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Tools Buying Guide

by Staff Writer

Set of tools with a ratchet and socket set

The right tools help nearly any job get done faster. A good toolset of basic hand tools will get you pretty far. It also doesn't hurt to have some power tools to save time and effort on repetitive tasks. As you work on different home improvement projects, your tool collection will continue to grow. This tools buying guide from will help you understand what tools you may want to look for and how to find quality tools that will last.

Buying Tools:

  1. Power tools: Both corded and cordless power tools are great for getting jobs done quickly. Power tools can also include gas-powered tools, such as a lawn mower or weed whacker. The first rule for buying power tools is to buy quality tools. A high-quality cordless drill or miter saw will serve you well for years if well-maintained. Here are the power tools that you may want in your workshop:

    Essential Power Tools

    • Drills: A multipurpose power drill with a good torque rating will let you put holes in just about anything. It's also good to have a decent set of drill bits on hand.

    • Saws: Whether you're cutting lumber, drywall or other materials, power saws can save you a lot of time. This category includes jigsaws, table saws, reciprocating saws, circular saws, steel cut-off saws, chain saws, concrete saws and radial arm saws. Each type is used for specific cutting tasks.

    • Routers: Routers are used for cutting, carving, sanding, polishing and grinding wood and other materials. You can gradually pick up various router bits for shaping or get an entire bit set.

    • Sanders: These power tools are used for smoothing surfaces in woodworking or automotive work. Sanding power tools can quickly give you a very even surface.

    • Lathes: A machine tool which spins a block of material to perform a variety of operations such as cutting, sanding, knurling, drilling or deformation. Along with lathes, you may need shaping hand tools, like chisels and gouges.

    • Yard power tools: This covers any power tools used for landscaping and yard care. Check the power of the motors for these tools, as well as the hardness of cutting edges.

  2. Air tools: Air tools, or "pneumatic" tools, operate using compressed air. Air tools have several advantages over electric power tools. The compressed air gives air tools more torque and power than is usually possible with an electric motor. With fewer moving parts, pneumatic tools tend to last longer as well. Here are some air tools you may need for most home improvement projects:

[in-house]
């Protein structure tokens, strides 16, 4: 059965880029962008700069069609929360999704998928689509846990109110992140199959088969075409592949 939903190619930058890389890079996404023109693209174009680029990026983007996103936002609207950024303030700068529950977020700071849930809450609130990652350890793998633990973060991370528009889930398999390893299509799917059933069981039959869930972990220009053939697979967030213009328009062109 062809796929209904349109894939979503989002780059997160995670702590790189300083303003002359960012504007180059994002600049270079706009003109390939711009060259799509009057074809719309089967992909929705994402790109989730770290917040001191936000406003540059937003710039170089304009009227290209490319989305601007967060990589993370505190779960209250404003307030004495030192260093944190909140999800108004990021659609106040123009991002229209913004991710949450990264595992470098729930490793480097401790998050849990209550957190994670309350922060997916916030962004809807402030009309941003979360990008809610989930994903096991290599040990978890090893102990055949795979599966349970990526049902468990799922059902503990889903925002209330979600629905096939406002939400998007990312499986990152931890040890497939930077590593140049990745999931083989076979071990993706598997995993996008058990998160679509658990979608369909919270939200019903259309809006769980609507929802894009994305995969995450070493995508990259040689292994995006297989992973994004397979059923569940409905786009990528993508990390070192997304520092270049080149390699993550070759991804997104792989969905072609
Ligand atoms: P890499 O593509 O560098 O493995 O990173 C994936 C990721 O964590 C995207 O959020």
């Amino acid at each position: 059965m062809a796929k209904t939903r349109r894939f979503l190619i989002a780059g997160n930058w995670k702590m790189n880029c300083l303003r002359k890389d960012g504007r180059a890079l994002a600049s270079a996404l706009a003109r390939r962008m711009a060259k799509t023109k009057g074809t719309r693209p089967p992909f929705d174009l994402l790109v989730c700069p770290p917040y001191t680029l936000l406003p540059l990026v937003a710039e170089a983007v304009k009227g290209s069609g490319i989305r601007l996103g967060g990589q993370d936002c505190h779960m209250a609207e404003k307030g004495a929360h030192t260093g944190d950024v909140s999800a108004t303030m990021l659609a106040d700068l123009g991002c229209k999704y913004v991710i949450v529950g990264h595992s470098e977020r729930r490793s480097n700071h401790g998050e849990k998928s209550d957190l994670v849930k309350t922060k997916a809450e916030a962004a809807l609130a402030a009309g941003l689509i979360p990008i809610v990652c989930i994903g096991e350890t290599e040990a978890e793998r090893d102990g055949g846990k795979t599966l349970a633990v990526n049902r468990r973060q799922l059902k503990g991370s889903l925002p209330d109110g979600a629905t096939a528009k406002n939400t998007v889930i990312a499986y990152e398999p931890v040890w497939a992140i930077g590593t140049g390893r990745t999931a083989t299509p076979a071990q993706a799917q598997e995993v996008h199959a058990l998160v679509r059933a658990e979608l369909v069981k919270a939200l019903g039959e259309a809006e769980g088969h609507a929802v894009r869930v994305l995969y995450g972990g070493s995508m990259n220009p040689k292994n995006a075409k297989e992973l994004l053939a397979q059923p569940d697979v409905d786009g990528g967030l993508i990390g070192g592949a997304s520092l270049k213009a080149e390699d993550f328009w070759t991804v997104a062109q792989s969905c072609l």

Essential Air Tools

    • Air compressor: The compressor holds air under pressure, which powers your air tools. The PSI rating of the compressor must match that of your air tools. Compressors with adjustable pressure levels will allow you to use tools with different PSI ratings.

    • Air compressor: The compressor holds air under pressure, which powers your air tools. The PSI rating of the compressor must match that of your air tools. Compressors with adjustable pressure levels will allow you to use tools with different PSI ratings.

    • Air Hoses: Hoses supply pressure to your air tools. Rubber hoses are common, but braided or woven hoses can offer more durability.

    • Air drill: Air drills quickly drive screws and drill bits with reliable and constant power.

    • Pneumatic hammer/chisel: Powerful air hammers allow you to shape or break up metal and masonry quickly and easily.

    • Paint sprayer: A sprayer produces quick and even coats, which is great for large-scale jobs. Check for ease of cleaning and ability to use paints and stains with varying viscosity.

    • Power nailer and stapler: Compressed air is great for driving nails and heavy-duty staples. Look for high-capacity nail and staple magazines.

    • Ratchets and wrenches: Impact wrenches provide accurate tightening and loosening with steady torque. Usually, these are used in automotive settings.

    • Sander, grinder and buffer: These air tools are powerful, fast and produce even smoothing or buffing.

  3. Battery chargers and boosters: Jumper cables and battery chargers can mean the difference between being stranded on the side of the road and having a reliable startup. Keep more than one set of jumper cables; leave one in your car for emergencies and one in your garage. This is one tool no one should be without.

  4. Drill bits: If you have the wrong drill bit, you could ruin the material you're drilling or even the drill bit itself. The harder the material, the harder your drill bit should be. Low-carbon steel bits work fine for drilling softer wood, but you may want high-speed steel, titanium or tungsten carbide drill bits to work on hardwood or metal.

Ideas from

  1. Tool sets make great gifts. DIY enthusiasts love expanding their tool collections, and basic toolsets are perfect for new homeowners and students going away to college. For those who already have extensive tool collections, tool accessories like drill bit sets can be a welcome gift.

  2. Keep your garage or workshop in perfect running order with tool storage and organization. When everything has a place, each piece is easier to find. Pick up a tool box or workstation to keep your tools organized and clean.

  3. There is a world of difference between a professional and a beginner. You want to use your new tools, but you're unsure of what you want to do. Learn how to do it yourself with home improvement books from Browse our selection of home improvement books and DVDs and find instructions and ideas for projects. You'll gain experience and enjoy the sense of accomplishment from building or fixing something yourself.

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